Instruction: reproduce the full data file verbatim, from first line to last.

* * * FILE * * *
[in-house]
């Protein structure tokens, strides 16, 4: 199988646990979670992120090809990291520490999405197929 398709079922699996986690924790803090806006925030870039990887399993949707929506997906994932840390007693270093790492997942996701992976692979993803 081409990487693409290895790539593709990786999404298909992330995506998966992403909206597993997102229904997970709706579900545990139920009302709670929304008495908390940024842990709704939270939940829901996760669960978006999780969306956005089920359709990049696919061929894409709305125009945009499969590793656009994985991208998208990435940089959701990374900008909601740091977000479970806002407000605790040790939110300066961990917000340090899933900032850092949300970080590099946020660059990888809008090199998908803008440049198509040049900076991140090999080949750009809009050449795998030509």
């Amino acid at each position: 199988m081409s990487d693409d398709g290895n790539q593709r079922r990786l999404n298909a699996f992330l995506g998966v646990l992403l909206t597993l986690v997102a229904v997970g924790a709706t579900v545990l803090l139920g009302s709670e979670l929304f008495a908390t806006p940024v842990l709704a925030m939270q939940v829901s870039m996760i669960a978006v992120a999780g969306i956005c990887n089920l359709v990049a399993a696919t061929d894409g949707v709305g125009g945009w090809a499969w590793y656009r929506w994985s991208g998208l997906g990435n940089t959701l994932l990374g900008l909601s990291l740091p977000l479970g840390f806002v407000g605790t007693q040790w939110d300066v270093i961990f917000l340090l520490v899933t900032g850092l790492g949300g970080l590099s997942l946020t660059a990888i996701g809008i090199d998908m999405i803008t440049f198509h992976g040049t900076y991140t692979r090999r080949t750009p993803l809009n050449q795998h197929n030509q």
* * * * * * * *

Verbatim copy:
[in-house]
């Protein structure tokens, strides 16, 4: 199988646990979670992120090809990291520490999405197929 398709079922699996986690924790803090806006925030870039990887399993949707929506997906994932840390007693270093790492997942996701992976692979993803 081409990487693409290895790539593709990786999404298909992330995506998966992403909206597993997102229904997970709706579900545990139920009302709670929304008495908390940024842990709704939270939940829901996760669960978006999780969306956005089920359709990049696919061929894409709305125009945009499969590793656009994985991208998208990435940089959701990374900008909601740091977000479970806002407000605790040790939110300066961990917000340090899933900032850092949300970080590099946020660059990888809008090199998908803008440049198509040049900076991140090999080949750009809009050449795998030509």
């Amino acid at each position: 199988m081409s990487d693409d398709g290895n790539q593709r079922r990786l999404n298909a699996f992330l995506g998966v646990l992403l909206t597993l986690v997102a229904v997970g924790a709706t579900v545990l803090l139920g009302s709670e979670l929304f008495a908390t806006p940024v842990l709704a925030m939270q939940v829901s870039m996760i669960a978006v992120a999780g969306i956005c990887n089920l359709v990049a399993a696919t061929d894409g949707v709305g125009g945009w090809a499969w590793y656009r929506w994985s991208g998208l997906g990435n940089t959701l994932l990374g900008l909601s990291l740091p977000l479970g840390f806002v407000g605790t007693q040790w939110d300066v270093i961990f917000l340090l520490v899933t900032g850092l790492g949300g970080l590099s997942l946020t660059a990888i996701g809008i090199d998908m999405i803008t440049f198509h992976g040049t900076y991140t692979r090999r080949t750009p993803l809009n050449q795998h197929n030509q």